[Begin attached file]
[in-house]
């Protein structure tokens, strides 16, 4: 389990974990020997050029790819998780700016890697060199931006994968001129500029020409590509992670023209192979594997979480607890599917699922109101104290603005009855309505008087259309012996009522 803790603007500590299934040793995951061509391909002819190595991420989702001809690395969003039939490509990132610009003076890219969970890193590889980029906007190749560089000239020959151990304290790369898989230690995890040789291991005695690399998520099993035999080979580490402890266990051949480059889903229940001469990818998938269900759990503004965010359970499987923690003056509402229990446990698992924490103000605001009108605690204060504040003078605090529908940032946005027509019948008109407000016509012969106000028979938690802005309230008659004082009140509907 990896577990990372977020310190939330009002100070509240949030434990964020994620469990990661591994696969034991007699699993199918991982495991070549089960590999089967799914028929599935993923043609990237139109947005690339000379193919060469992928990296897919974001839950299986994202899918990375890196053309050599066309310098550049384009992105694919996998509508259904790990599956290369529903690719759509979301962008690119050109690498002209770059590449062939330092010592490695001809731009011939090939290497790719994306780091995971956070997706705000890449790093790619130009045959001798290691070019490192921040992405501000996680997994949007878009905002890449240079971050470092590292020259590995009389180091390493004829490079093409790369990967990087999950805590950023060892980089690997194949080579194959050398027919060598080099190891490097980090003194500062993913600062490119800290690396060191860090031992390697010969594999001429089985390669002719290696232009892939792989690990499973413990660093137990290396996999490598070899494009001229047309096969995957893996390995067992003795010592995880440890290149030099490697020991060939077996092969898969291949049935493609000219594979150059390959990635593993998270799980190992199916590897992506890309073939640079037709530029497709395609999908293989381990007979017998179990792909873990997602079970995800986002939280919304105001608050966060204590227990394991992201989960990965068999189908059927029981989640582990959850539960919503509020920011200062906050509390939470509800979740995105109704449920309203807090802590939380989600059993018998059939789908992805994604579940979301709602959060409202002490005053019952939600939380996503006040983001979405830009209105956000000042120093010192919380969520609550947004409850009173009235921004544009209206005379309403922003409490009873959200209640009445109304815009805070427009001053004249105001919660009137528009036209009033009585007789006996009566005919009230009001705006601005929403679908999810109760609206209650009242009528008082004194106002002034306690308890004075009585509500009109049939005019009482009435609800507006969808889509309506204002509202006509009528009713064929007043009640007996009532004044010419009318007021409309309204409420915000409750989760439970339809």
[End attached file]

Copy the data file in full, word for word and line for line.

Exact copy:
[in-house]
């Protein structure tokens, strides 16, 4: 389990974990020997050029790819998780700016890697060199931006994968001129500029020409590509992670023209192979594997979480607890599917699922109101104290603005009855309505008087259309012996009522 803790603007500590299934040793995951061509391909002819190595991420989702001809690395969003039939490509990132610009003076890219969970890193590889980029906007190749560089000239020959151990304290790369898989230690995890040789291991005695690399998520099993035999080979580490402890266990051949480059889903229940001469990818998938269900759990503004965010359970499987923690003056509402229990446990698992924490103000605001009108605690204060504040003078605090529908940032946005027509019948008109407000016509012969106000028979938690802005309230008659004082009140509907 990896577990990372977020310190939330009002100070509240949030434990964020994620469990990661591994696969034991007699699993199918991982495991070549089960590999089967799914028929599935993923043609990237139109947005690339000379193919060469992928990296897919974001839950299986994202899918990375890196053309050599066309310098550049384009992105694919996998509508259904790990599956290369529903690719759509979301962008690119050109690498002209770059590449062939330092010592490695001809731009011939090939290497790719994306780091995971956070997706705000890449790093790619130009045959001798290691070019490192921040992405501000996680997994949007878009905002890449240079971050470092590292020259590995009389180091390493004829490079093409790369990967990087999950805590950023060892980089690997194949080579194959050398027919060598080099190891490097980090003194500062993913600062490119800290690396060191860090031992390697010969594999001429089985390669002719290696232009892939792989690990499973413990660093137990290396996999490598070899494009001229047309096969995957893996390995067992003795010592995880440890290149030099490697020991060939077996092969898969291949049935493609000219594979150059390959990635593993998270799980190992199916590897992506890309073939640079037709530029497709395609999908293989381990007979017998179990792909873990997602079970995800986002939280919304105001608050966060204590227990394991992201989960990965068999189908059927029981989640582990959850539960919503509020920011200062906050509390939470509800979740995105109704449920309203807090802590939380989600059993018998059939789908992805994604579940979301709602959060409202002490005053019952939600939380996503006040983001979405830009209105956000000042120093010192919380969520609550947004409850009173009235921004544009209206005379309403922003409490009873959200209640009445109304815009805070427009001053004249105001919660009137528009036209009033009585007789006996009566005919009230009001705006601005929403679908999810109760609206209650009242009528008082004194106002002034306690308890004075009585509500009109049939005019009482009435609800507006969808889509309506204002509202006509009528009713064929007043009640007996009532004044010419009318007021409309309204409420915000409750989760439970339809």